After visiting the City Reliquary museum I found myself in a conversation with my cousin at a family dinner. We were talking about how tragic it must be to lose your home in disasters like hurricanes or the wild fires that recently spread through California. We noted how tragic it must be to lose all of your most precious items. Eventually we began to think about what object we would be sure to save in the event that our homes were threatened by a natural disaster. My cousin began to tell me a story about a book her father got her when she was young that has made a huge impact on her life.
To view the story click here.
This thought experiment made my cousin tell me a really important story all centered around an object. I thought that there were more stories like this that people must have so I decided to ask others what object they would save. I created this survey and sent it out to classmates. In the survey I prompt people to answer this question “Imagine your house was burning down and you only had time to grab one physical object, what would you grab?.” I then asked them to elaborate on the object with a story. While I got many responses, I found a fundamental difference in the types of answers I received in the survey as opposed to the answer/story I received during my conversation with my cousin. The majority of the answers I received for the survey were that people would save their hard drive or computer. While some mentioned that their hard drive had precious photographs on it, most just said that their whole lives were on the hard drives. Of course this was not the type of answer I was going for. I wanted people to think deeply about the objects in their lives that hold sentimental value and are irreplaceable. From there I wanted them to tell me a story centered around that object. I found it fascinating how different these answers were. Perhaps the way I asked, on an informal survey, was not the way to get meaningful answers. Perhaps to get meaningful answers and stories you have to be there in person and have a real conversation with an individual. This process made me think a lot about the process of story telling and how we extract good stories from others. The mode with which we ask someone to tell a story can dictate how formal or informal the story will be.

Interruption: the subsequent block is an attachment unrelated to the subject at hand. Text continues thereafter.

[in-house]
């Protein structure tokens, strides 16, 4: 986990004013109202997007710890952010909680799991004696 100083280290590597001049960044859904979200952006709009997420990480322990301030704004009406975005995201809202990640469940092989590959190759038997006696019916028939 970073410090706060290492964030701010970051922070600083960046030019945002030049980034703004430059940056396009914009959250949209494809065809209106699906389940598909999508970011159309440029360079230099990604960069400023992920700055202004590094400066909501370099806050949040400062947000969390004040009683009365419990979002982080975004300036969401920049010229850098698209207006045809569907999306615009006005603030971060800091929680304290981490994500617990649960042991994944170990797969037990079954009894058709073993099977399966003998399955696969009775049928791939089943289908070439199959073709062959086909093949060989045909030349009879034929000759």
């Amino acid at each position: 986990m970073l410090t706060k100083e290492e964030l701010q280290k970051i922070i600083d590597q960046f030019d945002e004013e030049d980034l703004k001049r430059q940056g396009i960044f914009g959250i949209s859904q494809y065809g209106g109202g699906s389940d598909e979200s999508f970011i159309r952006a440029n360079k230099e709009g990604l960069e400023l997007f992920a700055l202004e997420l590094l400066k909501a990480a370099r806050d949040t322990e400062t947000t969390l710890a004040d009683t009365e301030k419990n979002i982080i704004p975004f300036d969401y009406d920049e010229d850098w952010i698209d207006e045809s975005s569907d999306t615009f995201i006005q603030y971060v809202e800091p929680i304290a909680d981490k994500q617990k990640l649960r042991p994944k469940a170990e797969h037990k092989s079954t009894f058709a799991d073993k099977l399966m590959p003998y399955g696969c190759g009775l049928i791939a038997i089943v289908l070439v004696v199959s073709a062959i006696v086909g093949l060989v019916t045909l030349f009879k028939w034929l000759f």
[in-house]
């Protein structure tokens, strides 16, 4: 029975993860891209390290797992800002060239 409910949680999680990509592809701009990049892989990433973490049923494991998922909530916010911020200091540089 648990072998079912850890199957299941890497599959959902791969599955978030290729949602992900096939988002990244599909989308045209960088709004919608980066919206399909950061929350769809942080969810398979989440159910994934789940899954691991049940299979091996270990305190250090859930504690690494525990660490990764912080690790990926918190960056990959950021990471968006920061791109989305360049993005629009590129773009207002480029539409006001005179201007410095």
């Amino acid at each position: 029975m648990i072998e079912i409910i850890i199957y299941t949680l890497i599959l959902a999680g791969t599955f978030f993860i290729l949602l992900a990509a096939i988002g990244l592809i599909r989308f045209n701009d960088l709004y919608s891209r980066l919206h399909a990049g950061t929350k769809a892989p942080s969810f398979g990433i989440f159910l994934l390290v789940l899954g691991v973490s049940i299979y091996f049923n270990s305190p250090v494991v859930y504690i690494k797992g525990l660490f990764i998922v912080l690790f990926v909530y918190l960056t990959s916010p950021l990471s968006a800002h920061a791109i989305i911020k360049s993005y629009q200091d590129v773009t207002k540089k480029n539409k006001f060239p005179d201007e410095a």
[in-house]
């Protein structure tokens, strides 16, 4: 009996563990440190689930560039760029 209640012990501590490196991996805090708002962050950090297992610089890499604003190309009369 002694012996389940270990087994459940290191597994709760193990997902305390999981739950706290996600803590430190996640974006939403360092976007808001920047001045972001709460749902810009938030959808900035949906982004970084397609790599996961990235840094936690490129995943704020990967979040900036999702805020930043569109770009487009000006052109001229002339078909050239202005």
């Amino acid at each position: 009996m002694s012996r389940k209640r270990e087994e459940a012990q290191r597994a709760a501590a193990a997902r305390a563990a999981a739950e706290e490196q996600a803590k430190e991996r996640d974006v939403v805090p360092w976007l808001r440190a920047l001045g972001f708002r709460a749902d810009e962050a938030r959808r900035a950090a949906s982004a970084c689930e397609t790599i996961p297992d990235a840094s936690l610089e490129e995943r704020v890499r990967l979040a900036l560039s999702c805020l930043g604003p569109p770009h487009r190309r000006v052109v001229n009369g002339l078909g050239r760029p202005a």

I was going to make a website of all the objects and stories that people provided me. However, the only real story that I had in the end was the one that my cousin provided me so I decided to just make a one page highlight story. In the future I would love to continue this idea but think about how else to collect the stories. Then I could create a website where everyone can explore the objects that we treasure.